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Mullen v. Mullen

Court of Appeals of Ohio, Ninth District, Summit

January 11, 2017

BETHANNE MULLEN Appellee
v.
PATRICK MULLEN Appellant

         APPEAL FROM JUDGMENT ENTERED IN THE COURT OF COMMON PLEAS COUNTY OF SUMMIT, OHIO CASE No. 2014-05-1216

          LESLIE S. GRASKE, Attorney at Law, for Appellant.

          BRIAN ASHTON, Attorney at Law, for Appellee.

          DECISION AND JOURNAL ENTRY

          JULIE A. SCHAFER, JUDGE

         {¶1} Appellant-Defendant, Patrick Mullen, appeals the judgment of the Summit County Court of Common Pleas, Domestic Relations Division, granting a divorce decree. This court affirms in part, reverses in part, and remands.

         I.

         {¶2} This is a divorce action between Mr. Patrick Mullen and Ms. Bethanne Mullen after 27 years of marriage. Ms. Mullen filed a complaint for divorce, together with a motion for temporary orders and Mr. Mullen answered. Following a hearing on the motion for temporary orders, the court ordered Mr. Mullen to pay temporary spousal support in the amount of $1, 300.00 a month. The parties stipulated during trial that Mr. Mullen had a past due support arrearage of $3, 672.00.

         {¶3} At the time of trial, the parties had no unemancipated children and the maj ority of their debt had been discharged in bankruptcy. The parties had divided the bulk of their personal property, but during trial Ms. Mullen identified a number of additional items she would permit Mr. Mullen to have. However, she also stated that Mr. Mullen had admitted to taking her jewelry after they had separated. Mr. Mullen denied having the jewelry, but the trial court resolved the issue in Ms. Mullen's favor. The trial court ordered Mr. Mullen to return the jewelry within thirty days or Ms. Mullen could retain all of Mr. Mullen's personal property then in her possession.

         {¶4} At the time of trial, Mr. Mullen was 52 and was employed full-time. Ms. Mullen was 51 and employed part-time as a nurse's aide for two separate employers. The trial court found Ms. Mullen's health issues limited her ability to work full-time. The trial court also determined that a Parent Plus Loan executed in Mr. Mullen's name during the time of the marriage was his sole responsibility. As a result of these findings and other considerations, the trial court awarded Ms. Mullen spousal support in the amount of $1, 800.00 per month. Additionally, the trial court ordered Mr. Mullen to maintain life insurance naming Ms. Mullen as beneficiary in an amount sufficient to satisfy his obligation of spousal support, during the pendency of his support obligation.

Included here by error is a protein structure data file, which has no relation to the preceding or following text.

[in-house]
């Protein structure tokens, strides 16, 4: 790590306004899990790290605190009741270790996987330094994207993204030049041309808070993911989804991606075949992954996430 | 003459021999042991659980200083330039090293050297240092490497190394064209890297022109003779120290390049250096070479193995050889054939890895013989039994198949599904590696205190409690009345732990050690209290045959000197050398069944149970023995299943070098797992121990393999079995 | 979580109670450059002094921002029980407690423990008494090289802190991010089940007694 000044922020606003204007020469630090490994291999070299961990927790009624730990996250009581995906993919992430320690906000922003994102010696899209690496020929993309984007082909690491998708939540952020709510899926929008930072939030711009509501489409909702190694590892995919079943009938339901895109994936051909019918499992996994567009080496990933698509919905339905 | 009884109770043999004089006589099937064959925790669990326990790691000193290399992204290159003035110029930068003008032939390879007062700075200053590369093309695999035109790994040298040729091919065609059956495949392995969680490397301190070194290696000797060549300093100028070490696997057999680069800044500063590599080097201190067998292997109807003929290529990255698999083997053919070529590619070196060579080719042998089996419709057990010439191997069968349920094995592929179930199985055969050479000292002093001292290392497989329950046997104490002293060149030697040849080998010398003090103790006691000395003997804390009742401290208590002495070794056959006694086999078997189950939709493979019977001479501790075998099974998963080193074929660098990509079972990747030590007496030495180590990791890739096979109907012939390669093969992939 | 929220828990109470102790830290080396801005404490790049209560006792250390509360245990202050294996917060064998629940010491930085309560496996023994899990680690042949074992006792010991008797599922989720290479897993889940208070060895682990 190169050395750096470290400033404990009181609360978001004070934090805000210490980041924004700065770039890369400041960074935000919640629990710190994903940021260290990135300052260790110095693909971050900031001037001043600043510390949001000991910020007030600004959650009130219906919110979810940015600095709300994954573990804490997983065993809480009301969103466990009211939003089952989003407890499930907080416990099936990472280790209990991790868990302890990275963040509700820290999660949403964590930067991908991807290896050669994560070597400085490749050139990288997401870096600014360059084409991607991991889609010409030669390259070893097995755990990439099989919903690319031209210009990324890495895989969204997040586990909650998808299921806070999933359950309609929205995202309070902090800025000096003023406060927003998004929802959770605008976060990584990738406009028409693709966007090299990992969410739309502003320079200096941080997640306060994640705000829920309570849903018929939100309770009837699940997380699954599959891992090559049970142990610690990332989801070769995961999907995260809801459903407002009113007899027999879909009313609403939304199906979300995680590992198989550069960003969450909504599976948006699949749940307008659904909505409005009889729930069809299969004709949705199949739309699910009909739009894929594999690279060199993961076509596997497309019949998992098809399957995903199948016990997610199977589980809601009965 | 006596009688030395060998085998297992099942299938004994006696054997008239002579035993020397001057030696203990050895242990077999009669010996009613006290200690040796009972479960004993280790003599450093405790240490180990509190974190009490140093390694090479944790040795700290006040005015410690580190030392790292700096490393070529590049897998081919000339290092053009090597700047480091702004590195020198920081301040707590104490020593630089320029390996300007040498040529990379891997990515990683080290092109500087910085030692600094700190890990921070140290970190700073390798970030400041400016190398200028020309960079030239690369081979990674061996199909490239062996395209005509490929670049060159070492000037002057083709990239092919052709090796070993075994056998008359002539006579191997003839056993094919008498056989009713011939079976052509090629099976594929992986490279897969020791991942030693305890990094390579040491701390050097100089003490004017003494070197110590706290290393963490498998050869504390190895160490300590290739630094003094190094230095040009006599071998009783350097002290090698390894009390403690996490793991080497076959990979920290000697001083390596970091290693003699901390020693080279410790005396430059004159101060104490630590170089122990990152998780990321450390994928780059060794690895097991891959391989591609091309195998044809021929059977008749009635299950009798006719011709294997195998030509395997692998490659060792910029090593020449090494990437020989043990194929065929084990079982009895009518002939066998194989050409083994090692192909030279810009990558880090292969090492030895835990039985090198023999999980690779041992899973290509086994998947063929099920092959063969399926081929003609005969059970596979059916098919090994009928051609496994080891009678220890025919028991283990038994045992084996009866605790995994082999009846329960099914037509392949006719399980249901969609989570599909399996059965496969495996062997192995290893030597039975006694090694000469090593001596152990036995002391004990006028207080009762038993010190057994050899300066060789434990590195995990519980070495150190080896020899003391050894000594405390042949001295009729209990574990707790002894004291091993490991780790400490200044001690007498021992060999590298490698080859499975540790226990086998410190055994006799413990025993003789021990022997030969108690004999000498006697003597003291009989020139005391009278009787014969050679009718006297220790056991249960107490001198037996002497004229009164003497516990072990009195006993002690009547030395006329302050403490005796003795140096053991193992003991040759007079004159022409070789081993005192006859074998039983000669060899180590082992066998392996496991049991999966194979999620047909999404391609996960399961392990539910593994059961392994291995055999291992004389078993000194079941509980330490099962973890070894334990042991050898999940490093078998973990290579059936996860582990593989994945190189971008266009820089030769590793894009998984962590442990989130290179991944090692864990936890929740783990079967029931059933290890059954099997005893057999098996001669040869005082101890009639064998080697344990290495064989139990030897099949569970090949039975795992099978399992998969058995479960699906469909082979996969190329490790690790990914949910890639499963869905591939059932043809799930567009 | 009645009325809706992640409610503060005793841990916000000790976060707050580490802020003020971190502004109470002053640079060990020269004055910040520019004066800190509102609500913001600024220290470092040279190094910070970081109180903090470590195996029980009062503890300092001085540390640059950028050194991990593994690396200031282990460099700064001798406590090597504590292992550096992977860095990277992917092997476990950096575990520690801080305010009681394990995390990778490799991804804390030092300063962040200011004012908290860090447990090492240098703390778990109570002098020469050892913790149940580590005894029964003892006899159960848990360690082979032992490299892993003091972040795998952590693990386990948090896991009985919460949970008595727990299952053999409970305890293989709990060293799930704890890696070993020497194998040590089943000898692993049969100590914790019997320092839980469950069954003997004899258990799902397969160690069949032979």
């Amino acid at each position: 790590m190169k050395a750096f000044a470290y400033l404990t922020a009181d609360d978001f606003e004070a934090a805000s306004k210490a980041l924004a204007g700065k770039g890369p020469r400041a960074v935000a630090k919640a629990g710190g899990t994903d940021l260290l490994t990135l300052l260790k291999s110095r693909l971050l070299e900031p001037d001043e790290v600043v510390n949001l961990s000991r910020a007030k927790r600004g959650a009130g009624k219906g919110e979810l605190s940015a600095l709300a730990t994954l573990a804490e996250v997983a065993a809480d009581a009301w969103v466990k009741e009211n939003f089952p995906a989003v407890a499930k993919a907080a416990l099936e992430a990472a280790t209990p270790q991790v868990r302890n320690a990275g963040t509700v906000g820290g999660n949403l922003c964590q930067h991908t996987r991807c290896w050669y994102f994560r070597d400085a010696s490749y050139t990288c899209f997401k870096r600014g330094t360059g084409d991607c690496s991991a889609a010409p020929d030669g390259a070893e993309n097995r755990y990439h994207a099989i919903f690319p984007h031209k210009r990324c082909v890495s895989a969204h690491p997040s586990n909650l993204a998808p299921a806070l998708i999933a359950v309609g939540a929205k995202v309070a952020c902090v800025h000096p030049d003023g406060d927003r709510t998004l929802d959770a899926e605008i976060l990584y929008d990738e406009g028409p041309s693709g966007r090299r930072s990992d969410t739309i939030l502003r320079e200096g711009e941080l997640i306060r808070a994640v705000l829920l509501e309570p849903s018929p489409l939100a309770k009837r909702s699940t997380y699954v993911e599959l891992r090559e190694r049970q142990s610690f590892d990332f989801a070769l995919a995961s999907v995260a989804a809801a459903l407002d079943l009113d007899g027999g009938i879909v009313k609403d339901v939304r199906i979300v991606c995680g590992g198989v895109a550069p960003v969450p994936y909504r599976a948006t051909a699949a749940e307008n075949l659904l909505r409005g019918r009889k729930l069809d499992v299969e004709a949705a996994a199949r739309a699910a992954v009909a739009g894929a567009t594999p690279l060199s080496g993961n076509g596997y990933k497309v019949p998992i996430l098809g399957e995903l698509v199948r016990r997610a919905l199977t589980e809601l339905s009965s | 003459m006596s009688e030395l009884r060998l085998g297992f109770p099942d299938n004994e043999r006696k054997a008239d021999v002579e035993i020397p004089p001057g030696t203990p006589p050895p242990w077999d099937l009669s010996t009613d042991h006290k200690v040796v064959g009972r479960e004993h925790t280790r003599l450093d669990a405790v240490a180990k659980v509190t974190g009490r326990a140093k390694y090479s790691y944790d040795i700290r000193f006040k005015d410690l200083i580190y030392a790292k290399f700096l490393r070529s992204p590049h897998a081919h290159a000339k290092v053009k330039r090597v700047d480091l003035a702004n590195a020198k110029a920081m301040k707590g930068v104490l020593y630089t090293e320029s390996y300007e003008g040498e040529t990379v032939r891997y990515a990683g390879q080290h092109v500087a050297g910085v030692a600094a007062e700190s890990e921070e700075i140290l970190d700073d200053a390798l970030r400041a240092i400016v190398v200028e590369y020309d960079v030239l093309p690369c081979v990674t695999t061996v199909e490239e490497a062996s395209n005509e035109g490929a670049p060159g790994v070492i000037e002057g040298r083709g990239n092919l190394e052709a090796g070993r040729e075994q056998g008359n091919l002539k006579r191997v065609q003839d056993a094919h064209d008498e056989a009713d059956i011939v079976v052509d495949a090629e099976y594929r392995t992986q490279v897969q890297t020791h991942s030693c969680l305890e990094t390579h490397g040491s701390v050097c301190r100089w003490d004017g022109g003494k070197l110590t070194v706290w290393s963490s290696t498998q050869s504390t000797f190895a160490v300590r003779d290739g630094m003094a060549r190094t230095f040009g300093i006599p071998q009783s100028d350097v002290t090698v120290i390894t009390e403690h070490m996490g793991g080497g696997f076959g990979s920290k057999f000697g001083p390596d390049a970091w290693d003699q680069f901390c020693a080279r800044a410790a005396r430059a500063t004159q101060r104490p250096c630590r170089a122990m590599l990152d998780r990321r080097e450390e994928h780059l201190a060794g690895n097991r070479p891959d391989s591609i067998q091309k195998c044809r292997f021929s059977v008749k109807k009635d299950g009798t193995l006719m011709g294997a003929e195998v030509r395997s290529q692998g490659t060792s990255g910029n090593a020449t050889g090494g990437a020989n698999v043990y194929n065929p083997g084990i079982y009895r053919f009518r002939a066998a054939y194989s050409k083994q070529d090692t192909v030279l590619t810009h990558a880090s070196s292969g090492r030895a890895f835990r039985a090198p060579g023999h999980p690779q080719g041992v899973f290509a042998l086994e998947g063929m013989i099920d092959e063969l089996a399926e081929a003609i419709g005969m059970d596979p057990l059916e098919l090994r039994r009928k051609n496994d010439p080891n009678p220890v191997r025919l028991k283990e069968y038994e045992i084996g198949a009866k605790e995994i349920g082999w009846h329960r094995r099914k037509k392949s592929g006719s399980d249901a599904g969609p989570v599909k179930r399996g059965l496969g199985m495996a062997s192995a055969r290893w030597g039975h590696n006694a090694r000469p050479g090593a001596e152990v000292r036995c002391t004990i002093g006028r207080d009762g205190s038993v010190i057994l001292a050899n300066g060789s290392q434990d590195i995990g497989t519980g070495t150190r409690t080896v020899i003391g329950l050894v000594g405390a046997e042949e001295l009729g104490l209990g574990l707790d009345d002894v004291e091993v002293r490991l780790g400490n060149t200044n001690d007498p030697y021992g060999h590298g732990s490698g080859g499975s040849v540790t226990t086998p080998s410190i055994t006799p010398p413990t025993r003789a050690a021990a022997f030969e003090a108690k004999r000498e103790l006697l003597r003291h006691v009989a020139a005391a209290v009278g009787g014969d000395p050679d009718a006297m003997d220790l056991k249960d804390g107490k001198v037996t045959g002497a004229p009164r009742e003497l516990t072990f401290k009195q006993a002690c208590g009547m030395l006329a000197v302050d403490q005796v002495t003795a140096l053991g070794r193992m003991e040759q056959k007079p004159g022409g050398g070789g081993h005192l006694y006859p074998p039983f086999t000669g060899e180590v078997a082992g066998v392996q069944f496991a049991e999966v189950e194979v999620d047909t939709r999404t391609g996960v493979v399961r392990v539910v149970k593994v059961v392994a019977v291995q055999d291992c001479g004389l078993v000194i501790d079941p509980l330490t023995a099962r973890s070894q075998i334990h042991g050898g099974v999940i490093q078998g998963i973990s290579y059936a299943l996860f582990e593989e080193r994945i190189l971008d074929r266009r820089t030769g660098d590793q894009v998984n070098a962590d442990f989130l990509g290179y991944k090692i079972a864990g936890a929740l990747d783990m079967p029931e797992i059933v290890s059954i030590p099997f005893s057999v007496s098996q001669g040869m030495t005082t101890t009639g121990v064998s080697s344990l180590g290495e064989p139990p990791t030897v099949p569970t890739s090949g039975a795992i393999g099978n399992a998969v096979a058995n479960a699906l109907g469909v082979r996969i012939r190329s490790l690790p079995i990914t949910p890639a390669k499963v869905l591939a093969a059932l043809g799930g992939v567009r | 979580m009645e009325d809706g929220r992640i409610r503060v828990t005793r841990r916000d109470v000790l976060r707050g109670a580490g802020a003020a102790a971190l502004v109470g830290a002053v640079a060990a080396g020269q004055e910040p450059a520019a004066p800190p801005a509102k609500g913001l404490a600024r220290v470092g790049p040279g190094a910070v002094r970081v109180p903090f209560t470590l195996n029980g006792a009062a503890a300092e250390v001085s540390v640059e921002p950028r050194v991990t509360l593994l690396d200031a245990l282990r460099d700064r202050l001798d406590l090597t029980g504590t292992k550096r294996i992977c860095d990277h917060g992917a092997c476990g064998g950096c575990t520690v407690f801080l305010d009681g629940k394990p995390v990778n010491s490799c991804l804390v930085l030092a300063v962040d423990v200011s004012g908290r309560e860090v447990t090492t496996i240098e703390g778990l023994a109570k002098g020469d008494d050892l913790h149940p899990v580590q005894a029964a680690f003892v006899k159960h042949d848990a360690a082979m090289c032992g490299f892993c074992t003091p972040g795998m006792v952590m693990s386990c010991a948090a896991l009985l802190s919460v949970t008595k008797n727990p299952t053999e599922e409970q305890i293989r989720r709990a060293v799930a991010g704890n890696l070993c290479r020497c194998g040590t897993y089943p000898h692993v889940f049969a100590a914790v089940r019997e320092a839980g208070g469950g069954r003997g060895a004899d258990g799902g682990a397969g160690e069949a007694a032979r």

{¶5} Mr. Mullen now brings this timely appeal, raising three assignments of error for our review.

         II.

         Assignment of Error I

         The trial court erred in permitting [Ms. Mullen] to retain [Mr. Mullen's] personal property, including his separate property, unless he gave wife property which he did not have in his possession.

         {¶6} In his first assignment of error, Mr. Mullen contends the trial court erred when it found that Ms. Mullen may retain all of his personal property already in her possession if he did not return her personal property. However, at oral argument, the parties agreed that Ms. Mullen had found the missing jewelry and returned Mr. Mullen's personal property to him. Therefore, Mr. Mullen's first assignment of error is moot and we decline to address the merits. See Bayview Loan Servicing, LLC v. Salem, 9th Dist. Summit No. 27460, 2015-Ohio-2615, ¶ 7 quoting Aurora Loan Servs v. Kahook, 9th Dist. Summit No. 24415, 2009-Ohio-2997, ¶ 6 ("Appellate courts will not review questions that do not involve live controversies.").

         Assignment of Error II

         The trial court erred in awarding [Ms. Mullen] spousal support on an equalization-of-income basis and without taking into account [Mr. Mullen's] obligation to pay the Parent Plus Loan and in the absence of expert ...


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